Rosé champagne according to Mumm
People often ask how rosé champagne is made. At Mumm, the tradition dates back to the 19th century, when the House produced a wine dubbed “oeil-de-perdrix” in reference to the deep pink of the skin around the eye (oeil) of a partridge (perdrix). The first Mumm Cordon Rosé cuvée was launched by René Lalou, the House’s iconic CEO, in 1952.
Blended rosé, a practice unique to champagne
There are two ways of creating a rosé champagne. The first is based on the classic method for creating still rosé wines, where red grapes with an otherwise colorless juice—either Pinot Noir or Meunier in Champagne—are macerated in a vat, which releases the pigment that eventually gives the wine its color. Although a perfectly viable process, it produces a wine that is too rich in tannins for Mumm champagne and which does not allow the creation of the subtle, harmonious flavors that the House seeks.
Mumm creates instead a blended rosé. Approximately 15% of this blend is from red wines, notably Pinot Noir grown in Grand Cru appellations (Ambonnay, Bouzy, Verzenay) and in other villages in Champagne renowned for their still red wines (Les Riceys), together with Meunier from the Ardre Valley. Revealing bold notes of forest fruits, these red wines bring intensity to the cuvée. Champagne is the only appellation permitted to use this method to produce rosé wine.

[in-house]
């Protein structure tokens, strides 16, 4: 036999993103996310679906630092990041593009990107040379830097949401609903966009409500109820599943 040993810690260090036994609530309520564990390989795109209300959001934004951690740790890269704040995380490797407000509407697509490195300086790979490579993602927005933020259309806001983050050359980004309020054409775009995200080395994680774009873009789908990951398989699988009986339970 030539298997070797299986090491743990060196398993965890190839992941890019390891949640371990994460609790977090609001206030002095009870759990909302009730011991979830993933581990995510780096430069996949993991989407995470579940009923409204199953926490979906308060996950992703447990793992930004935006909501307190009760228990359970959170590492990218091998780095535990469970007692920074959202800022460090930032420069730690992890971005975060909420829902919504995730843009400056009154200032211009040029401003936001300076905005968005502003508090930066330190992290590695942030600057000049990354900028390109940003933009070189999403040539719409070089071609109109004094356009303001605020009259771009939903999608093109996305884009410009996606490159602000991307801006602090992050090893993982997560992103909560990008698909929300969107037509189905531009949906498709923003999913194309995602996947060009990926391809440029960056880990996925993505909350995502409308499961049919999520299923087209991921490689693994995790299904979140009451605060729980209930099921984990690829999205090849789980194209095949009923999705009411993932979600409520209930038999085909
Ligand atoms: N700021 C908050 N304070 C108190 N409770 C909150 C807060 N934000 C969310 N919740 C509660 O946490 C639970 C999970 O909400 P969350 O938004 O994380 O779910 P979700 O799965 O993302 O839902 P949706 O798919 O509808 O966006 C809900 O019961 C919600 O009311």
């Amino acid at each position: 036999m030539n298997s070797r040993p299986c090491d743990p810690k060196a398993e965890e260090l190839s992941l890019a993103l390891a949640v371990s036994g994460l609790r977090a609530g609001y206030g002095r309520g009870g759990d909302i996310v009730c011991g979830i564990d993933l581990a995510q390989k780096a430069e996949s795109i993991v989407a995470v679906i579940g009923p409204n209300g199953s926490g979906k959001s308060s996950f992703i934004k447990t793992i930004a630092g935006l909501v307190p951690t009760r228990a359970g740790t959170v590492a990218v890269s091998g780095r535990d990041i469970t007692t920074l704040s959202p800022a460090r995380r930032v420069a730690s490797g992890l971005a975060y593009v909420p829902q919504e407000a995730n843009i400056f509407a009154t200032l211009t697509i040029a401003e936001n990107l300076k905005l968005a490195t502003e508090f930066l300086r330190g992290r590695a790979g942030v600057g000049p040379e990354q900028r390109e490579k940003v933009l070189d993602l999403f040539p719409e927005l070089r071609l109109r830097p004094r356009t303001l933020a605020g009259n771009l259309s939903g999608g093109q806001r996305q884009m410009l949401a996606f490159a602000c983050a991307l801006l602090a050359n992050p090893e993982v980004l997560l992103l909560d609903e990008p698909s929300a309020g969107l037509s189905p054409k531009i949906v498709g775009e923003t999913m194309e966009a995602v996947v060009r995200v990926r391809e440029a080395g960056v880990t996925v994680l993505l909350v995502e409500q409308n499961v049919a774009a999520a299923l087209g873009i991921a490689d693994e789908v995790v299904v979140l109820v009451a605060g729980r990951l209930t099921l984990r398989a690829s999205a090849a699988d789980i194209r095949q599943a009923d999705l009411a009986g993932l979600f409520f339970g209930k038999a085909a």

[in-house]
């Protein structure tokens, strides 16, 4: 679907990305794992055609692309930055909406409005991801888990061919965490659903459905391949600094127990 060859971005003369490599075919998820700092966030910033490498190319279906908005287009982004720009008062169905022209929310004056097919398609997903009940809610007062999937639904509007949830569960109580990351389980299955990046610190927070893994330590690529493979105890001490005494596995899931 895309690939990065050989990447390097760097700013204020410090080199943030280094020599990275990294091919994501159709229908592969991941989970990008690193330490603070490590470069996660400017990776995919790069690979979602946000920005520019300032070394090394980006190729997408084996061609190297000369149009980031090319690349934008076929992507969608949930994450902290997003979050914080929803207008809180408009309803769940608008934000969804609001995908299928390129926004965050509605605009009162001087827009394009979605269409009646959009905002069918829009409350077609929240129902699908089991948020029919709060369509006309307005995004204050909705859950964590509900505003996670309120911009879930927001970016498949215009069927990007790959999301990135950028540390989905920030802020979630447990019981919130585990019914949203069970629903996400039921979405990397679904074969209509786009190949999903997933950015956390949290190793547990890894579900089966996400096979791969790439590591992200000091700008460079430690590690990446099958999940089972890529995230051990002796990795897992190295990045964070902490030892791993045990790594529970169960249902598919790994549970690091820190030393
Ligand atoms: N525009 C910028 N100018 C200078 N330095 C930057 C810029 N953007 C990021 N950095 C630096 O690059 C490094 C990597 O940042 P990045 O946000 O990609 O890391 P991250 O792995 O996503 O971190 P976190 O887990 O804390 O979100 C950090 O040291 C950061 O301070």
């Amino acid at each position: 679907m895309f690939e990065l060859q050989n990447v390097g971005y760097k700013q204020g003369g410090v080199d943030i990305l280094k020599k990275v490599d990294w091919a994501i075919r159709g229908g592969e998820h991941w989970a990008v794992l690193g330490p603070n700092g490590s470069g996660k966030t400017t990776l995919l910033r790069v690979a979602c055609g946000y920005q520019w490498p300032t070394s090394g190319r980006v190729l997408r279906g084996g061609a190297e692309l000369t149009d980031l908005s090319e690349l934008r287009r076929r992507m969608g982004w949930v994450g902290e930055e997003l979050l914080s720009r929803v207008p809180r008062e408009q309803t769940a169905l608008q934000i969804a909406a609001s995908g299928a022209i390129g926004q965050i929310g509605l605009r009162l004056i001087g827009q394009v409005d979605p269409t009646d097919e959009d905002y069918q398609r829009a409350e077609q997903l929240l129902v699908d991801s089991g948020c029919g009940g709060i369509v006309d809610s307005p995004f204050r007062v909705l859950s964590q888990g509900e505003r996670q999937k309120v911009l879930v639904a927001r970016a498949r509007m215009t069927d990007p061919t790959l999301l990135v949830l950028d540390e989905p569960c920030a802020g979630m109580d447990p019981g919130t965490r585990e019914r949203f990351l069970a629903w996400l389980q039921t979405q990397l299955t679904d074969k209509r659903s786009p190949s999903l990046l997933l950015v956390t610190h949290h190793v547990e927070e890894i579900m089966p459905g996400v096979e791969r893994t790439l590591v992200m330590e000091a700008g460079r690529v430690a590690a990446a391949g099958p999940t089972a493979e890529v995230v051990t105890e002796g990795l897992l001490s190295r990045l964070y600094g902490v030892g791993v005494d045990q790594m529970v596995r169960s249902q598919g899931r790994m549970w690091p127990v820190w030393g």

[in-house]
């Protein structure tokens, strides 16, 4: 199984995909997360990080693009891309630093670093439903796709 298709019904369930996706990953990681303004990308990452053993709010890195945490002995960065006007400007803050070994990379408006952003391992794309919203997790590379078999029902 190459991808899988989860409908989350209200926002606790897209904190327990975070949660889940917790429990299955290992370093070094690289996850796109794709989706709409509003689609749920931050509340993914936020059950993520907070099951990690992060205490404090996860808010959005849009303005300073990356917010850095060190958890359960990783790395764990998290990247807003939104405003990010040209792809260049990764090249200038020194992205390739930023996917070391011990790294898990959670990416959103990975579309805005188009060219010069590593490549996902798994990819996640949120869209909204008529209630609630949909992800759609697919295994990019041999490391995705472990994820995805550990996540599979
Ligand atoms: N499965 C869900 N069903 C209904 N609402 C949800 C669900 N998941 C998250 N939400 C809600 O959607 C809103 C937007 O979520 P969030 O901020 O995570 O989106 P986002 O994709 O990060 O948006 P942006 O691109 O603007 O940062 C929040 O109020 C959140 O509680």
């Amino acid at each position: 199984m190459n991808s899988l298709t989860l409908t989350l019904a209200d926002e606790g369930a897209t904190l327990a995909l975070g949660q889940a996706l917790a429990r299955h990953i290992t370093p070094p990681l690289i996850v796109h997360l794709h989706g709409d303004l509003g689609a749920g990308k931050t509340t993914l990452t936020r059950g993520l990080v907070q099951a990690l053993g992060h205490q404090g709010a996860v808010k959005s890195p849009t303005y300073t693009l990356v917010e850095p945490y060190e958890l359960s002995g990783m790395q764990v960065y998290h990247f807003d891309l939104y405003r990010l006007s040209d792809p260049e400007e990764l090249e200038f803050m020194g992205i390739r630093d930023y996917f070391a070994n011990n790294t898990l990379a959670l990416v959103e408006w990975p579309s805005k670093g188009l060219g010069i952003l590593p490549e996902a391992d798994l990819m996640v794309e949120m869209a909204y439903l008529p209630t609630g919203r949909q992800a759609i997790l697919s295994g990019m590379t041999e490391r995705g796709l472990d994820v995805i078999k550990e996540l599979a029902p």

The three grape varieties used in Mumm rosé champagne
Mumm Rosé Champagnes are produced from three different grape varieties. Mumm’s multifaceted, signature grape variety, Pinot Noir, contributes power and structure. It is commonly grown in cooler climates, particularly in Champagne. The House’s Pinot Noir is characterized by fresh aromas of forest fruits. Meunier, a red grape with colorless juice, is known for its notes of ripe yellow fruits. It adds roundness and richness to the blend. Finally, Chardonnay contributes the elegance and freshness of primarily floral and citrus notes.
Although associated with freshness, rosé champagne is nonetheless a gourmet wine with a strong character. Mumm Rosé offers aromatic intensity and finesse. Its pale salmon color with orange highlights is embellished with a delicate and steady effervescence. Its energy is immediately present on the palate. The wine reveals an elegant structure, with nuances of summer fruits. The sweetness of red fruits balances out the wonderfully long finish.
Grand Cordon Rosé is another faithful expression of the House’s Pinot Noir revealing aromatic power and structure as well as elegant notes of red fruits, underpinned by hints of spice. Approximately 15% of the Grand Cordon Rosé blend is made up of red wines, which contribute intensity, alongside bold notes of forest fruits.
Finally, RSRV Rosé Foujita offers an outstanding rosé interpretation of Champagne’s terroirs through a blend of six Grand Crus. On the nose, it reveals notes of brioche, sweet pastry, and vanilla, alongside aromas of ripe berries and raspberry coulis. The palate conveys roundness and vinosity, leading into a taut finish with notes of red fruits.